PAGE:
Recalled human anti-ulcer drug used in veterinary medicine

According to the FDA, all ranitidine drugs may contain high levels of a human carcinogen

A human anti-ulcer drug also used in veterinary medicine has been recalled by the U.S. Food and Drug Administration (FDA) after the agency discovered it might contain unsafe levels of a probable human carcinogen.

FDA is requesting the immediate withdrawal of all prescription and over-the-counter (OTC) ranitidine drugs (commonly known by the brand name Zantac). The recall is the latest step in the agency’s ongoing investigation of the N-Nitrosodimethylamine (NDMA) contaminant in ranitidine medications.

According to the FDA, the impurity in some ranitidine products increases over time and, when stored at higher than room temperatures, may result in consumer exposure to unacceptable levels of NDMA, which is a probable human carcinogen.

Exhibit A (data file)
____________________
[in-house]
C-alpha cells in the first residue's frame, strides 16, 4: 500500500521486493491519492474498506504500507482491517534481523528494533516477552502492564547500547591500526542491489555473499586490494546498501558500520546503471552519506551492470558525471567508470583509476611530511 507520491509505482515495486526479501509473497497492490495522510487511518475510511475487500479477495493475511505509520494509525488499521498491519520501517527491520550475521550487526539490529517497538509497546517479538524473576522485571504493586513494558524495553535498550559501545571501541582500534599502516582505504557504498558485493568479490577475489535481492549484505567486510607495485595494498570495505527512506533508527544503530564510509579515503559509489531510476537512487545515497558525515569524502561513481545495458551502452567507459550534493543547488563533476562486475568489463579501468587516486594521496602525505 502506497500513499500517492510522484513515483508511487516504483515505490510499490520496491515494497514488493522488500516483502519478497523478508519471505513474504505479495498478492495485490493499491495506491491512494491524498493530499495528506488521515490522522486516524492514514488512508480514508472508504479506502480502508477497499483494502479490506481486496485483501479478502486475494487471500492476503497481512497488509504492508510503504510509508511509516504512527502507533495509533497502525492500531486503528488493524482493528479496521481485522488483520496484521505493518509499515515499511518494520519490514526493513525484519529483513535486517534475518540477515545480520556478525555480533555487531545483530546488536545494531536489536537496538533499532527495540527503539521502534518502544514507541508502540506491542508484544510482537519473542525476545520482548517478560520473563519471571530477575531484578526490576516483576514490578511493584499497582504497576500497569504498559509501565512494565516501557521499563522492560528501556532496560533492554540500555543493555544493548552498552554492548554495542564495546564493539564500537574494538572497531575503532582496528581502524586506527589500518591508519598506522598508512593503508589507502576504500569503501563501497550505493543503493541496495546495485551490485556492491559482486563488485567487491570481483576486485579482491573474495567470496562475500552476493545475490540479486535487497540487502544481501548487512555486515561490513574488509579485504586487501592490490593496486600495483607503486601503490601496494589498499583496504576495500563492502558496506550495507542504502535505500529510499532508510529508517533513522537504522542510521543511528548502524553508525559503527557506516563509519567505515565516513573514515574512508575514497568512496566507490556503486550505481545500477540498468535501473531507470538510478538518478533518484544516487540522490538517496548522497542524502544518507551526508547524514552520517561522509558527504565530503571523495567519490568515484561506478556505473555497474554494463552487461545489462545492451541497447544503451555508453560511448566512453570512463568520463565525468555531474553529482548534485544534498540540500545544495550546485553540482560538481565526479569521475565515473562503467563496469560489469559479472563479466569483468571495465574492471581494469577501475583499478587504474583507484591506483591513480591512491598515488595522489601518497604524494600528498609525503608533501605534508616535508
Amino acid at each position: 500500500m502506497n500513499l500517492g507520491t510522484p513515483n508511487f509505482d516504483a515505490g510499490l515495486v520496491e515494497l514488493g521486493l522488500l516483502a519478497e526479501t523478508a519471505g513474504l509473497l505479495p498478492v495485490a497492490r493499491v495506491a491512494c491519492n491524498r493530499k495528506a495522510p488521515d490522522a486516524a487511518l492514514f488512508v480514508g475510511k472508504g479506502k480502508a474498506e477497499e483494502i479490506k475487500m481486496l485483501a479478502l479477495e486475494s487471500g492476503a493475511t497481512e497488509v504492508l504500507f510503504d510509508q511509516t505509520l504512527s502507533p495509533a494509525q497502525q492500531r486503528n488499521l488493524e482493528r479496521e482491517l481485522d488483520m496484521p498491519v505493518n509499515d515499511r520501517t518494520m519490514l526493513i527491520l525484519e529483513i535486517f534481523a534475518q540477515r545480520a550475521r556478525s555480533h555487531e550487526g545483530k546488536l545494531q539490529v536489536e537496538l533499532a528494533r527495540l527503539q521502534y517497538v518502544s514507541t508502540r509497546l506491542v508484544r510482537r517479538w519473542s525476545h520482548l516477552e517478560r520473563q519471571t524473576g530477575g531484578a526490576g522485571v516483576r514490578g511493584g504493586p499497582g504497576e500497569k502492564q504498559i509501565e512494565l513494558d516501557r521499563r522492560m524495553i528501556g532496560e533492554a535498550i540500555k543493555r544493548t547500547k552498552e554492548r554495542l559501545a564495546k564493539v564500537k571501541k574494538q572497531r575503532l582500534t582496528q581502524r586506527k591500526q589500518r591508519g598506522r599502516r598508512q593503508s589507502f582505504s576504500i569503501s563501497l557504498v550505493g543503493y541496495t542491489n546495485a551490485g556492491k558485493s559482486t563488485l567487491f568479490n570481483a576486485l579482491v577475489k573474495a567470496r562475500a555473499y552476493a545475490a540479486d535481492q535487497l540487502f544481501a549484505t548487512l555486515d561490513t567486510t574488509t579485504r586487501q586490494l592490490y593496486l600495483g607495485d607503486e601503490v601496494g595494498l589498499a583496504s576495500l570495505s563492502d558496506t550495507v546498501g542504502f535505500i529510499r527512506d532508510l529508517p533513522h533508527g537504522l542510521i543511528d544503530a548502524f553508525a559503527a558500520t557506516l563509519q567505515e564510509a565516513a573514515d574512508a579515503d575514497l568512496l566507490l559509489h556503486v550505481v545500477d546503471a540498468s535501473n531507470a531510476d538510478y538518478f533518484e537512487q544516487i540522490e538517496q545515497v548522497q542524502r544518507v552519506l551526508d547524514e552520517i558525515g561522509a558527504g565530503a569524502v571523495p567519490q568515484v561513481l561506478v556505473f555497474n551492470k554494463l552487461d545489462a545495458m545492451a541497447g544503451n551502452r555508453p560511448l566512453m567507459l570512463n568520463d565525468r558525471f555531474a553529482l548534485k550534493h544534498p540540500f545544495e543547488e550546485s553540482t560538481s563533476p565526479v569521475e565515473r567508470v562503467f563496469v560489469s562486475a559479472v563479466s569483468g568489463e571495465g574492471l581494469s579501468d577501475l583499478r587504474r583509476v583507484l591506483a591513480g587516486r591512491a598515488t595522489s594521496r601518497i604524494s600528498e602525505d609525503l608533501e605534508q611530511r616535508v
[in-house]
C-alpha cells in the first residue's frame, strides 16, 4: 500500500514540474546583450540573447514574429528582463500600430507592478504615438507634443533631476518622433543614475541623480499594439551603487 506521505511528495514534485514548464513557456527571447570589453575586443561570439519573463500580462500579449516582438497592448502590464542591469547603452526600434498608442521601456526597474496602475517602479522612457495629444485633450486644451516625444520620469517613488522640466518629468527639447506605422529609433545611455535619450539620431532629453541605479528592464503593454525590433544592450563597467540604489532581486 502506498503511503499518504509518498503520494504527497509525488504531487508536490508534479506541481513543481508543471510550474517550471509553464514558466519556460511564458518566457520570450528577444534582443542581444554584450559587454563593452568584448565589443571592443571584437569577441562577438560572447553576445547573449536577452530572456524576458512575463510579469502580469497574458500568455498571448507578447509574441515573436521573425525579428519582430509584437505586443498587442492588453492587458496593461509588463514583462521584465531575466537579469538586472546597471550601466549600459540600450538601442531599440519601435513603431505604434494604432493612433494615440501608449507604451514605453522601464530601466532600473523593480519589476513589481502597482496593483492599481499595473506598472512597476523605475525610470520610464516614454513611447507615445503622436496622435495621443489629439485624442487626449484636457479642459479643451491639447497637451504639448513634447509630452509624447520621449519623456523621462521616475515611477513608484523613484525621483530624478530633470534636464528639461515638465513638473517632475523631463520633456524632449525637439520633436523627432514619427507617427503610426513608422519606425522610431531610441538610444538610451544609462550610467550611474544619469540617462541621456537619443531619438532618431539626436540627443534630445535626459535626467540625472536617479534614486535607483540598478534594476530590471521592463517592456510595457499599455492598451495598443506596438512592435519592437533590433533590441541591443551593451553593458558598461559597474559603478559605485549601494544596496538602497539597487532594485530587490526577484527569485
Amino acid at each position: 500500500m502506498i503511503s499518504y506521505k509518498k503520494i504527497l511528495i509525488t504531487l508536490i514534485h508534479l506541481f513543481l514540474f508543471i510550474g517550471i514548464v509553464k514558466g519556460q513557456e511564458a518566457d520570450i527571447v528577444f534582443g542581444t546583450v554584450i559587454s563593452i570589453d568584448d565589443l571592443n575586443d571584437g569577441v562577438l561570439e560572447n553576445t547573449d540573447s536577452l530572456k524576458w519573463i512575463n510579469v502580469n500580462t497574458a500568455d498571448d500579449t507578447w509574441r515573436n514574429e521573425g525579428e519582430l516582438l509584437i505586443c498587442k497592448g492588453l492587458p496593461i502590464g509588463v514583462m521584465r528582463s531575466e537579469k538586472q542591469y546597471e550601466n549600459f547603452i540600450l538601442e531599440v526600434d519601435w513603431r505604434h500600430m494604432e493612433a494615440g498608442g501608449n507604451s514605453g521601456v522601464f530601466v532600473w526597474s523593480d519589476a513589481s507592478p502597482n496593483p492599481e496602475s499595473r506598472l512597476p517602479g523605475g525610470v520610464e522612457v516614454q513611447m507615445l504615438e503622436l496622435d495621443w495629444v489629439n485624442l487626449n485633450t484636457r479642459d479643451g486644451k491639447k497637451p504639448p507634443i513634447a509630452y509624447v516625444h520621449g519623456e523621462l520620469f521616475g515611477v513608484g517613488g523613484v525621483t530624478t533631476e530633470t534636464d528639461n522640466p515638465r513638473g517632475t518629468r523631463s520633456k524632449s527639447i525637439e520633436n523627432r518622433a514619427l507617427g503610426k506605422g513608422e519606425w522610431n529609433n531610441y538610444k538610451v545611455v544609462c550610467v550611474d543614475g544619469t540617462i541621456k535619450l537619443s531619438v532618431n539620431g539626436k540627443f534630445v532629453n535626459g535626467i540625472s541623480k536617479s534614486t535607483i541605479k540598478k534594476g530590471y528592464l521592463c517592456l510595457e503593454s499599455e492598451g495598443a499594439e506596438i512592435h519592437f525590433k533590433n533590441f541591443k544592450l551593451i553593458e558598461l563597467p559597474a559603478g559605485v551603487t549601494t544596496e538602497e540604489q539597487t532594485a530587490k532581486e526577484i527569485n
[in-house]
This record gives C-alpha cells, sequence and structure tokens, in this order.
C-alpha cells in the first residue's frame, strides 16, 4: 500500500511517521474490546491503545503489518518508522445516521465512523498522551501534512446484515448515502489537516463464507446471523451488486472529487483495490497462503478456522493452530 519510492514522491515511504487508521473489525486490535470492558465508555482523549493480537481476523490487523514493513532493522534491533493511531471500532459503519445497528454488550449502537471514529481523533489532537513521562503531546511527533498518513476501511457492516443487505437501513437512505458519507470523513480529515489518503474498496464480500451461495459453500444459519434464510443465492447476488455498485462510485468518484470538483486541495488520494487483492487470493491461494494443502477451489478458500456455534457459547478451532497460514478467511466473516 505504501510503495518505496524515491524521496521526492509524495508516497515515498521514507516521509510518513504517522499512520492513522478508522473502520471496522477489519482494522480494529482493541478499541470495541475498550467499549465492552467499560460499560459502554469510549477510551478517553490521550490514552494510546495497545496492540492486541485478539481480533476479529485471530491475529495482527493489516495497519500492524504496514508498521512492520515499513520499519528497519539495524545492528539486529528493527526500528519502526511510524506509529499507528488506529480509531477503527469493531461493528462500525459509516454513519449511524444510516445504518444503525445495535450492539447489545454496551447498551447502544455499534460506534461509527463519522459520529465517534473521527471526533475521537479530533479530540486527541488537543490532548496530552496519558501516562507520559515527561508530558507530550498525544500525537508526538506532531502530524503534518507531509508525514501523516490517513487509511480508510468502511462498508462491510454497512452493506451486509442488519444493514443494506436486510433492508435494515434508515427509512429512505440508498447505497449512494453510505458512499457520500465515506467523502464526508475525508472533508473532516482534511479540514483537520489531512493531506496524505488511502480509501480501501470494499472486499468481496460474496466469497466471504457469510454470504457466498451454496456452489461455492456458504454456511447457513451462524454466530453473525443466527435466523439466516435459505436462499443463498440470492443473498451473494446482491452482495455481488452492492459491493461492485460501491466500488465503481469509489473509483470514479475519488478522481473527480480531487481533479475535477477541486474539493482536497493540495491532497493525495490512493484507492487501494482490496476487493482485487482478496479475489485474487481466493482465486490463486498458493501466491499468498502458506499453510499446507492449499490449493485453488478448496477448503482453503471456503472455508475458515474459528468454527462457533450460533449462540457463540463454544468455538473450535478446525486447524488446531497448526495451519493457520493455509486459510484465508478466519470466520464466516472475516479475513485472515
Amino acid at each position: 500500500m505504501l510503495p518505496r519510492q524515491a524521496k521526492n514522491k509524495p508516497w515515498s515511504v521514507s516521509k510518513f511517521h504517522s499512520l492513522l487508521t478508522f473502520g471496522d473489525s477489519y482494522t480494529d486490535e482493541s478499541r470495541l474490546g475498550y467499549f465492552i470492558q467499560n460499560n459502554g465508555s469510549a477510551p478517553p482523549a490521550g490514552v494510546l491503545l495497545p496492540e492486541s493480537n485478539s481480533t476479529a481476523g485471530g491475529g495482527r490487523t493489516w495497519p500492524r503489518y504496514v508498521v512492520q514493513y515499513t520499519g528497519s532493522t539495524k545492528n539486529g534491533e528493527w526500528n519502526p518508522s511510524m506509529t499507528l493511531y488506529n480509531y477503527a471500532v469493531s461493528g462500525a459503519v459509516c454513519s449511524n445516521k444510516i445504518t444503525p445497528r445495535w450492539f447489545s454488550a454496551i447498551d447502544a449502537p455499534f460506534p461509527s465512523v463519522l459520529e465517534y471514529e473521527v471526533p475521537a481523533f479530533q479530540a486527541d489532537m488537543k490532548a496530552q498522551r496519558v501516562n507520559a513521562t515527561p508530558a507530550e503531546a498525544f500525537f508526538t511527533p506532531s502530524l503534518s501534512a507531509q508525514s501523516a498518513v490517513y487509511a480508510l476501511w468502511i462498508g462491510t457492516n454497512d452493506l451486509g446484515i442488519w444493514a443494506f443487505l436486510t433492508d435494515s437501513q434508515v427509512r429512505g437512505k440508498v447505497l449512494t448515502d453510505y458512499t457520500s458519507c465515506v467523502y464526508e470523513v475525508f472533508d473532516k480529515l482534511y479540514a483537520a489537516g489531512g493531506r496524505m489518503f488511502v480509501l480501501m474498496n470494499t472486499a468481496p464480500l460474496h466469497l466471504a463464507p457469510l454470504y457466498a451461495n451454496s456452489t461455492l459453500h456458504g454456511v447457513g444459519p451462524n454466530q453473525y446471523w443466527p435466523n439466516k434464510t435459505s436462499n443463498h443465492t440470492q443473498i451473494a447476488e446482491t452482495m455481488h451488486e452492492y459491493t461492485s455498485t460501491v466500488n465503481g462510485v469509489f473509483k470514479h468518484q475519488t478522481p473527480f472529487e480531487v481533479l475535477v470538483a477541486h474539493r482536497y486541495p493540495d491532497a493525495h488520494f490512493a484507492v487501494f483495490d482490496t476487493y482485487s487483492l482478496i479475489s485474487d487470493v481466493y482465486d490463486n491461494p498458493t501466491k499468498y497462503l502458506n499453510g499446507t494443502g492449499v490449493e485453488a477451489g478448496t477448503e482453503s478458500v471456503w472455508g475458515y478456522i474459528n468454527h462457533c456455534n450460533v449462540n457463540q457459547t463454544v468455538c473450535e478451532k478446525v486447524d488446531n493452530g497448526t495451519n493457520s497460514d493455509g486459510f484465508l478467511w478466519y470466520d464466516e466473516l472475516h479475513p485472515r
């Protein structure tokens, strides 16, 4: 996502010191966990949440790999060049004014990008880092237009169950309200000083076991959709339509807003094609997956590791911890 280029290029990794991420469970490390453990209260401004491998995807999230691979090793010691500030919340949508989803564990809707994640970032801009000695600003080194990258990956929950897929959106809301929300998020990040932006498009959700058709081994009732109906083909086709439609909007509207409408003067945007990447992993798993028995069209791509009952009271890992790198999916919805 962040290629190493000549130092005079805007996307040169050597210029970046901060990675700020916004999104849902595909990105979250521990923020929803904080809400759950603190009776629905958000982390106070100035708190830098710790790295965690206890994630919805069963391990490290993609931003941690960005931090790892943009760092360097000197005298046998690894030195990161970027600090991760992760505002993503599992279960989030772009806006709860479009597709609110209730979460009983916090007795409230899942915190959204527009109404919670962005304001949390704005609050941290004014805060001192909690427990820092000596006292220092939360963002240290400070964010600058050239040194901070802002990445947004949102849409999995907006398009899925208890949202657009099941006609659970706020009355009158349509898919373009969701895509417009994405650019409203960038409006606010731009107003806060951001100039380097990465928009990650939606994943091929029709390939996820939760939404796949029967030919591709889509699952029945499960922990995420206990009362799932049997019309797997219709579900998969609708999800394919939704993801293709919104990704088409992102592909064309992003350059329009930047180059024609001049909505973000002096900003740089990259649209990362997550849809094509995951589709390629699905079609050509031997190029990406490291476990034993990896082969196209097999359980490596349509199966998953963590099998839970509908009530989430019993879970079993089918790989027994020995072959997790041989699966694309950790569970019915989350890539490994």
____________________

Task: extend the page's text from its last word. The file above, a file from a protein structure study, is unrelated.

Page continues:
“[FDA] makes every effort to investigate potential health risks and provide recommendations to the public based on the best available science,” says its director of drug evaluation and research Janet Woodcock, MD. “The agency didn’t observe unacceptable levels of NDMA in many of the samples tested. However, since we don’t know how or for how long the product might have been stored, we decided it should not be available to consumers and patients unless its quality can be assured.”

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